Mitch McConnell defended himself against what he called an “outrageous mischaracterization” of his record on race relations and voting rights after he made some controversial comments about Black voters in America.
“This outrageous mischaracterization of my record as a result of leaving one word out inadvertently the other day, which I just now supplied to you, is deeply offensive,” the Kentucky Republican said on Friday (Jan. 21) in Louisville.
McConnell then listed some of the things that he has been a part of for Black people. “I was there for Martin Luther King’s ‘I Have a Dream’ speech in the audience,” he added. “When I was a student at [University of Louisville], I helped organize the March on Frankfort, the first state public accommodation law. Thanks to my role model, John Sherman Cooper, I was actually there when President Johnson signed the Voting Rights Act in the Capitol in 1965.”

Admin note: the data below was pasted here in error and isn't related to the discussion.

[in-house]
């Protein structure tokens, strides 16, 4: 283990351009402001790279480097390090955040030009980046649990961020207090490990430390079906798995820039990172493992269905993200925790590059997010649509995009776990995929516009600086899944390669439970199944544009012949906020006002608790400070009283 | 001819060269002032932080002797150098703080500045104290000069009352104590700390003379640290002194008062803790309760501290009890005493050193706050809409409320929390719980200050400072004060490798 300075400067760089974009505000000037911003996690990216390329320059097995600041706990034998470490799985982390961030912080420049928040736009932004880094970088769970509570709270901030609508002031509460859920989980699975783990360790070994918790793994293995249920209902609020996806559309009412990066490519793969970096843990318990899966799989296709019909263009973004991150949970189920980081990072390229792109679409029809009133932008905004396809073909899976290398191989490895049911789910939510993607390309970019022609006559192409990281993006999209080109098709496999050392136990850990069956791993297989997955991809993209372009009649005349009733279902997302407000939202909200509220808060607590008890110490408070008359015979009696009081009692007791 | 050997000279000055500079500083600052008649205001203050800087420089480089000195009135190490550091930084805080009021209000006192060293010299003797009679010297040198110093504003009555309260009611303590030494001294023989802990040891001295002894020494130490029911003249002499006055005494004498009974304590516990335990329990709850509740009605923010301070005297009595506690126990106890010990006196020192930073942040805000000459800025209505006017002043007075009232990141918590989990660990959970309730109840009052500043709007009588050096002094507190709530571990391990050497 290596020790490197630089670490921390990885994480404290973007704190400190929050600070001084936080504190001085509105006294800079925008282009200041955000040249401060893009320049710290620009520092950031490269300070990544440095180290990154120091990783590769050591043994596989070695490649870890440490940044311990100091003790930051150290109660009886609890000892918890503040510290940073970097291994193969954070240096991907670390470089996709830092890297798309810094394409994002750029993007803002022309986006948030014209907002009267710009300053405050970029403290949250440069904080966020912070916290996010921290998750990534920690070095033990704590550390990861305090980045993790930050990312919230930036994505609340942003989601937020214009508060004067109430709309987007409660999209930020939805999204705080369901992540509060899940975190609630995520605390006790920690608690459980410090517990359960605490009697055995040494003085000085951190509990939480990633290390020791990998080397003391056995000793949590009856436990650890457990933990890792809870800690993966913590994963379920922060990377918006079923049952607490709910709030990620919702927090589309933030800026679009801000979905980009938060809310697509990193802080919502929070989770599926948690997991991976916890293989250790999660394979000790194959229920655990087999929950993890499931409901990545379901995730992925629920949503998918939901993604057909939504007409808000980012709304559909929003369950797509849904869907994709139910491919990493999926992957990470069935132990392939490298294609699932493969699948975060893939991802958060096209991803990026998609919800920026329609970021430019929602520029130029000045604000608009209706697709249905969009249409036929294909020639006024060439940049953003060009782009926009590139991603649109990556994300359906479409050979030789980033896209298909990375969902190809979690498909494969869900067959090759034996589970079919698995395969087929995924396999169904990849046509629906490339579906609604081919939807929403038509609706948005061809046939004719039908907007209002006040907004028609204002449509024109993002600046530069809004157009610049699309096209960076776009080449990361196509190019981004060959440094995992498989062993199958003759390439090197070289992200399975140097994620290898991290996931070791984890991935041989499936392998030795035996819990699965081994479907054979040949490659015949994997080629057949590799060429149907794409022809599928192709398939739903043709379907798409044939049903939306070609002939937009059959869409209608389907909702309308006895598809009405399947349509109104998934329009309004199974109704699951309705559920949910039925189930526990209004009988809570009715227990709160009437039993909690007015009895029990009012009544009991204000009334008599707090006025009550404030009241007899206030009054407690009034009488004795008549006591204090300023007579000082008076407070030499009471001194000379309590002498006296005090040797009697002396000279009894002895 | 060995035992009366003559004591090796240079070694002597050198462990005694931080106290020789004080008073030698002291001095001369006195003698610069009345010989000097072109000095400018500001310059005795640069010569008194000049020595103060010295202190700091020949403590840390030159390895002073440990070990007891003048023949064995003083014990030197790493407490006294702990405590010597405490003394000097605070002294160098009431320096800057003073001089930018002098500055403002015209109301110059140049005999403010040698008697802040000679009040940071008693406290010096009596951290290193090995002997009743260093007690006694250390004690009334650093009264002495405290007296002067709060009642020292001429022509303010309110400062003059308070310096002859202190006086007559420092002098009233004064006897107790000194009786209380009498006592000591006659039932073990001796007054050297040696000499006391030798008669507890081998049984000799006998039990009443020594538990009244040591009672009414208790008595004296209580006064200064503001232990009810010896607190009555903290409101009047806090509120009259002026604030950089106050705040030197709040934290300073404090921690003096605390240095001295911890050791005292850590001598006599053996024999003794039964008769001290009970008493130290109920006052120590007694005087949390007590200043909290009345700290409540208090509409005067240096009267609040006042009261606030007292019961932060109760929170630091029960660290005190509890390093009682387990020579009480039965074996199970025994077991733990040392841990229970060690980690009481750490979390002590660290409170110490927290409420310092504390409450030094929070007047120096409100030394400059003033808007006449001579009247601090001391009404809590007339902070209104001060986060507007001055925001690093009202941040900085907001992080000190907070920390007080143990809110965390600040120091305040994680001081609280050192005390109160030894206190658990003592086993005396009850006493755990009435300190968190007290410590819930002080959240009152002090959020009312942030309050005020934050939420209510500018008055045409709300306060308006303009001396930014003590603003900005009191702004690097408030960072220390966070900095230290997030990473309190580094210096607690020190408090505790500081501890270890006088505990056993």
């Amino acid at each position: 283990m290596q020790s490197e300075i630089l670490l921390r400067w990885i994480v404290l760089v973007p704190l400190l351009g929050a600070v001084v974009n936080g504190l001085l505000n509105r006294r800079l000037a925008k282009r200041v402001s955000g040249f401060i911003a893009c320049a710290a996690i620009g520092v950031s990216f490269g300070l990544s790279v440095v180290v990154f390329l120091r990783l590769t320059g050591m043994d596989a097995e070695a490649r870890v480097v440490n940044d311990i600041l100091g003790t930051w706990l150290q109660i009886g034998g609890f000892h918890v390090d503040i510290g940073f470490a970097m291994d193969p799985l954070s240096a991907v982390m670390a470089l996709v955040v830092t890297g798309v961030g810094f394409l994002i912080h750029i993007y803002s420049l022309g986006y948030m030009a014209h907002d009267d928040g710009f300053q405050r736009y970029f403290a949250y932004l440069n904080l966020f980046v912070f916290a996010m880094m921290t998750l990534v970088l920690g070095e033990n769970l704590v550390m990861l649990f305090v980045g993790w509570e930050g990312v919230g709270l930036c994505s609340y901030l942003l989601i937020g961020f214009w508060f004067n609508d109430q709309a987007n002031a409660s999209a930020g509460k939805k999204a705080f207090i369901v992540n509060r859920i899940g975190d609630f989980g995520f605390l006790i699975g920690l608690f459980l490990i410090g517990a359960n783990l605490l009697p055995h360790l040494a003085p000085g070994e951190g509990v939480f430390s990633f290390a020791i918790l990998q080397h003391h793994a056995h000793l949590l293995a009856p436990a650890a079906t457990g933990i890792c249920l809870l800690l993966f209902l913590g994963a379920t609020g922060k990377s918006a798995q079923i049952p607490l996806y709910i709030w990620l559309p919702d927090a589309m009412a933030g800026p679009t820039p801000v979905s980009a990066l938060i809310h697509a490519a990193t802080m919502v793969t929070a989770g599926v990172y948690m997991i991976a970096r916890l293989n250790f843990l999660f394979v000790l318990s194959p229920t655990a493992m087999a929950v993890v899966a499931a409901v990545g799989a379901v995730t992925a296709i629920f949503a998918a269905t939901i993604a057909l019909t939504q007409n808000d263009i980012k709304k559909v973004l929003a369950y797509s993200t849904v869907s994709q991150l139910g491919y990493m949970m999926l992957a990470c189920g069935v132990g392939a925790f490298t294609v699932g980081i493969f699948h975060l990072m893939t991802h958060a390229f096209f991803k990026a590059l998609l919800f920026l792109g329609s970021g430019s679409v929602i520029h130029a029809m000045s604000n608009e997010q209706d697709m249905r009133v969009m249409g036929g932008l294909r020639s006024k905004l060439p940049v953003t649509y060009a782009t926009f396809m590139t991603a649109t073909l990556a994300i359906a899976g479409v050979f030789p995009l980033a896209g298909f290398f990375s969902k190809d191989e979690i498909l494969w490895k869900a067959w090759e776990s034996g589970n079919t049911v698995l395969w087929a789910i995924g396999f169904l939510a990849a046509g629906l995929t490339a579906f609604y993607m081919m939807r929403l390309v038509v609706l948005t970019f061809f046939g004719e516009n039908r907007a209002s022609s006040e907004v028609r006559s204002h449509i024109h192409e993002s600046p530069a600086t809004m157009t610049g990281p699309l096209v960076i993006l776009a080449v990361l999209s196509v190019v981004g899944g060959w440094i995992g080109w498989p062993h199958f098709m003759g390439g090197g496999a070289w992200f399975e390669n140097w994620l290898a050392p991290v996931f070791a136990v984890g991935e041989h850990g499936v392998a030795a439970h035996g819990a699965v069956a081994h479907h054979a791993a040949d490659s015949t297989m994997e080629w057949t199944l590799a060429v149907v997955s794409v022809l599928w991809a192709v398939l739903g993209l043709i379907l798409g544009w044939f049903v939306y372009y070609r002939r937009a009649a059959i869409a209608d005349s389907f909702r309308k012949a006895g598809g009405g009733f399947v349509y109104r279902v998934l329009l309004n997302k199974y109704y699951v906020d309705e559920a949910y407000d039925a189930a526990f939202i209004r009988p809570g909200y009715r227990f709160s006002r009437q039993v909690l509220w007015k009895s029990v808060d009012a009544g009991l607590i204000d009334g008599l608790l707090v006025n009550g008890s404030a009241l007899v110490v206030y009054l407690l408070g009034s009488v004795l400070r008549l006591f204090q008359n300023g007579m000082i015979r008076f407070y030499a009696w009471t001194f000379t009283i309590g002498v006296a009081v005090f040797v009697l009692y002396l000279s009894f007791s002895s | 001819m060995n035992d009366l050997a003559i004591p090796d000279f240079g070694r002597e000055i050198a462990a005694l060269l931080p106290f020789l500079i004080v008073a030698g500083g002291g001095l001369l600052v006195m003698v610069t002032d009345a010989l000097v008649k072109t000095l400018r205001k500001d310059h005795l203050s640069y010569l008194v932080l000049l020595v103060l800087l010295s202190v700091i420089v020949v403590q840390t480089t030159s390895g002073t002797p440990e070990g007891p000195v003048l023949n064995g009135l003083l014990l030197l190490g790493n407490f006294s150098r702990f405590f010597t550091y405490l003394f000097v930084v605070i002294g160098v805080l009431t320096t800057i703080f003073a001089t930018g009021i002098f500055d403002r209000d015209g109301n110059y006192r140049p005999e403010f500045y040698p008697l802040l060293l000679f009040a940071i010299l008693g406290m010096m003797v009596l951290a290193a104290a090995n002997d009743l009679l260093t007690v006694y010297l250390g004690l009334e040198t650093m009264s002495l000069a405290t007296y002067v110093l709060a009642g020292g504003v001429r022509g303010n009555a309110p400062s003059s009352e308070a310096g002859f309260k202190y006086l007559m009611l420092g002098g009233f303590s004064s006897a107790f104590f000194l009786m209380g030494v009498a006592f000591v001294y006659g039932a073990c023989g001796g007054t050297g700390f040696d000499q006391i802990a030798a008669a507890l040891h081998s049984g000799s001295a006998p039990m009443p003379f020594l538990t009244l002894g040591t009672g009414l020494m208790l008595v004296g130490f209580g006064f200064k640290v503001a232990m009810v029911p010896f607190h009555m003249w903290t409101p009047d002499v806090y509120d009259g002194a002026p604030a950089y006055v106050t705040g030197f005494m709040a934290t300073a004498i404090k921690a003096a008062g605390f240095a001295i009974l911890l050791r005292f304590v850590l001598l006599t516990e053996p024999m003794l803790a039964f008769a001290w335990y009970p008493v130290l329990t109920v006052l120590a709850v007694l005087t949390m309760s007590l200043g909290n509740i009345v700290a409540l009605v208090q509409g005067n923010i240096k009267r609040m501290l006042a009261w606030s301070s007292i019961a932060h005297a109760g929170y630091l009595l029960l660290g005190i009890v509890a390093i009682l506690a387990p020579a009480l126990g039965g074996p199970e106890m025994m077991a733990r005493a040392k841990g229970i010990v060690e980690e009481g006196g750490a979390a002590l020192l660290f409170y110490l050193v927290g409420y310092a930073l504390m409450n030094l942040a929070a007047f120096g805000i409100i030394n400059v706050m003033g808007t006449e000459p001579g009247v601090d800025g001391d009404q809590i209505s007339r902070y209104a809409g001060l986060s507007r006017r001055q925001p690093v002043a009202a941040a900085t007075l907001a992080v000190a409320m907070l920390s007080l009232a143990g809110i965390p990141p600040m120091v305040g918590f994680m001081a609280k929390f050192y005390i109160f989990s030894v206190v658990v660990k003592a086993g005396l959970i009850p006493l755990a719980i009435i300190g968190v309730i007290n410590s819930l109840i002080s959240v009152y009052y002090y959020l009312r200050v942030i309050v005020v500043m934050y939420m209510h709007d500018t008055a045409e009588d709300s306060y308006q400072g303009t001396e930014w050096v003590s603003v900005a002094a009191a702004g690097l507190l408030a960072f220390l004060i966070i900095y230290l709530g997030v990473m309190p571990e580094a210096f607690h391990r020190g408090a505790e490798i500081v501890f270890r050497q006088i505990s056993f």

McConnell said that he meant to say the word was “all” before Americans in his comment.
As REVOLT previously reported, on Wednesday (Jan. 19), McConnell was asked for his message to voters in minority communities who are worried that voting constraints will keep them from the ballot box without new federal laws. “Well, the concern is misplaced. Because if you look at the statistics, African American voters are voting in just as high a percentage as Americans,” he said. “A recent survey, 94 percent of Americans thought it was easy to vote. This is not a problem. Turn out is up.”
His comments were met with backlash from people on social media and #MitchPlease began trending on Twitter. Charles Booker, former Kentucky state senator who is campaigning for the U.S. Senate, tweeted, “I am no less American than Mitch McConnell.” He added, “I need you to understand that this is who Mitch McConnell is. Being Black doesn’t make you less of an American, no matter what this craven man thinks.”